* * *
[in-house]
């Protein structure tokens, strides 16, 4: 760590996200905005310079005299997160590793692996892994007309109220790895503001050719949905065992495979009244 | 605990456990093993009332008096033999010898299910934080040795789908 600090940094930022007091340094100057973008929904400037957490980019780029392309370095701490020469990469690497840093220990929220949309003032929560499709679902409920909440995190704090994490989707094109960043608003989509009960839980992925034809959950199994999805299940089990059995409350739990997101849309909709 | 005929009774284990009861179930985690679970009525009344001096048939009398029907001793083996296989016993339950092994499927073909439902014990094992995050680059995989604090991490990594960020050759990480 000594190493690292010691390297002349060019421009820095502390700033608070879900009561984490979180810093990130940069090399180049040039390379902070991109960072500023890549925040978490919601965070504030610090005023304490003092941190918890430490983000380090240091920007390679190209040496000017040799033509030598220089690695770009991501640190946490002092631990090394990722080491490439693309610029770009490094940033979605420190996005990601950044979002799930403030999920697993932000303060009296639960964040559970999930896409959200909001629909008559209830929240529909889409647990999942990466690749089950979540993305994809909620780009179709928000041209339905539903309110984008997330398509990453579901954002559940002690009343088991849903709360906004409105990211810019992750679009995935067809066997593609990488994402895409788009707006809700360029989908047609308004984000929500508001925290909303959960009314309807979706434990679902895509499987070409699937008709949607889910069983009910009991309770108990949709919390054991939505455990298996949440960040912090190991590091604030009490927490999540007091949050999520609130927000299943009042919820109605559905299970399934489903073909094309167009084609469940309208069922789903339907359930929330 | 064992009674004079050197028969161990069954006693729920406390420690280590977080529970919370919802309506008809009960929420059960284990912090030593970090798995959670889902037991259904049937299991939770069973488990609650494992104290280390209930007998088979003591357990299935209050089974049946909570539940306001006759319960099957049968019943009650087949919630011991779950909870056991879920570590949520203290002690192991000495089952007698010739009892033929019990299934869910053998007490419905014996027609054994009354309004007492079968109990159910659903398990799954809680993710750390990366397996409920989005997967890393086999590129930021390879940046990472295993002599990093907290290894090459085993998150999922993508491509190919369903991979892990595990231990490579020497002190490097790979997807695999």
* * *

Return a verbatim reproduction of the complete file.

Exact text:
[in-house]
């Protein structure tokens, strides 16, 4: 760590996200905005310079005299997160590793692996892994007309109220790895503001050719949905065992495979009244 | 605990456990093993009332008096033999010898299910934080040795789908 600090940094930022007091340094100057973008929904400037957490980019780029392309370095701490020469990469690497840093220990929220949309003032929560499709679902409920909440995190704090994490989707094109960043608003989509009960839980992925034809959950199994999805299940089990059995409350739990997101849309909709 | 005929009774284990009861179930985690679970009525009344001096048939009398029907001793083996296989016993339950092994499927073909439902014990094992995050680059995989604090991490990594960020050759990480 000594190493690292010691390297002349060019421009820095502390700033608070879900009561984490979180810093990130940069090399180049040039390379902070991109960072500023890549925040978490919601965070504030610090005023304490003092941190918890430490983000380090240091920007390679190209040496000017040799033509030598220089690695770009991501640190946490002092631990090394990722080491490439693309610029770009490094940033979605420190996005990601950044979002799930403030999920697993932000303060009296639960964040559970999930896409959200909001629909008559209830929240529909889409647990999942990466690749089950979540993305994809909620780009179709928000041209339905539903309110984008997330398509990453579901954002559940002690009343088991849903709360906004409105990211810019992750679009995935067809066997593609990488994402895409788009707006809700360029989908047609308004984000929500508001925290909303959960009314309807979706434990679902895509499987070409699937008709949607889910069983009910009991309770108990949709919390054991939505455990298996949440960040912090190991590091604030009490927490999540007091949050999520609130927000299943009042919820109605559905299970399934489903073909094309167009084609469940309208069922789903339907359930929330 | 064992009674004079050197028969161990069954006693729920406390420690280590977080529970919370919802309506008809009960929420059960284990912090030593970090798995959670889902037991259904049937299991939770069973488990609650494992104290280390209930007998088979003591357990299935209050089974049946909570539940306001006759319960099957049968019943009650087949919630011991779950909870056991879920570590949520203290002690192991000495089952007698010739009892033929019990299934869910053998007490419905014996027609054994009354309004007492079968109990159910659903398990799954809680993710750390990366397996409920989005997967890393086999590129930021390879940046990472295993002599990093907290290894090459085993998150999922993508491509190919369903991979892990595990231990490579020497002190490097790979997807695999």